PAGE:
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Simulation of Multiphase Flows in Complex Geometry Using a Hybrid Method Combining the Multi-Fluid and the Volume-of-Fluid (VOF) Approaches

[+] Author Affiliations
Jaehoon Han, Ales Alajbegovic

AVL Powertrain Engineering, Inc., Plymouth, MI

Paper No. FEDSM2002-31153, pp. 887-892; 6 pages
doi:10.1115/FEDSM2002-31153
From:
  • ASME 2002 Joint U.S.-European Fluids Engineering Division Conference
  • Volume 1: Fora, Parts A and B
  • Montreal, Quebec, Canada, July 14–18, 2002
  • Conference Sponsors: Fluids Engineering Division
  • ISBN: 0-7918-3615-0 | eISBN: 0-7918-3600-2
  • Copyright © 2002 by ASME

abstract

A computational method combining the multi-fluid and the Volume-of-Fluid (VOF) approaches is presented to simulate industrial multiphase flows in complex geometry. This method is particularly applicable for flows where well-defined interfaces between different phases/fluids co-exist with small-scale multiphase structures. The interfaces in relatively large scales (that can be accurately resolved on a computational mesh with a practical size) are tracked by the VOF method, whereas the small scale multiphase flow structures (that are too computationally expensive to be explicitly tracked by the VOF method) are accounted for by using the multi-fluid approach. In order to provide more computational flexibility, any two of the phases tracked by the multi-fluid approach can either have different velocities (two-fluid model) or share the same velocities (equilibrium model). The hybrid method presented here enables efficient simulation of complex flows with multiple phases/fluids on arbitrary-shaped unstructured meshes. It is fully implemented in the commercial CFD software, AVL FIRE/SWIFT. The governing equations are discretized based on a finite volume method (FVM) and the pressure field is obtained using the SIMPLE algorithm. The effect of surface tension is also included for the phases tracked by the VOF method using a Continuum Surface Force (CSF) model. Application to a well-established example of multiphase flow—a Taylor bubble rising inside a stagnant liquid—is presented to demonstrate the capability of the method.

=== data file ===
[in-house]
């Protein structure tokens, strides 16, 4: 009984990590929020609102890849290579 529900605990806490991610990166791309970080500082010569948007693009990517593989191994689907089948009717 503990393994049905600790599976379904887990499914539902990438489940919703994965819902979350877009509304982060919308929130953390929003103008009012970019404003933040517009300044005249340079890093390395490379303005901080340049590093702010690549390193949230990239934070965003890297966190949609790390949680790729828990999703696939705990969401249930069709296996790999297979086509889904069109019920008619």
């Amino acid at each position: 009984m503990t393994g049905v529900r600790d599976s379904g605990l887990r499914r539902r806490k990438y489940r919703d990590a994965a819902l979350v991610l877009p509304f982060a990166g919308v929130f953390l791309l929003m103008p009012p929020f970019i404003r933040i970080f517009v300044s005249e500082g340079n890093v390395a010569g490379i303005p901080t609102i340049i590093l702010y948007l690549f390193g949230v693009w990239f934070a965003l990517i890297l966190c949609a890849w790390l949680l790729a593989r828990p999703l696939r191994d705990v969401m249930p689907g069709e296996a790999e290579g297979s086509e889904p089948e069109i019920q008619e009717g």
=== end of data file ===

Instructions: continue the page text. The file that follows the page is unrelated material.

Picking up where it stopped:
Copyright © 2002 by ASME

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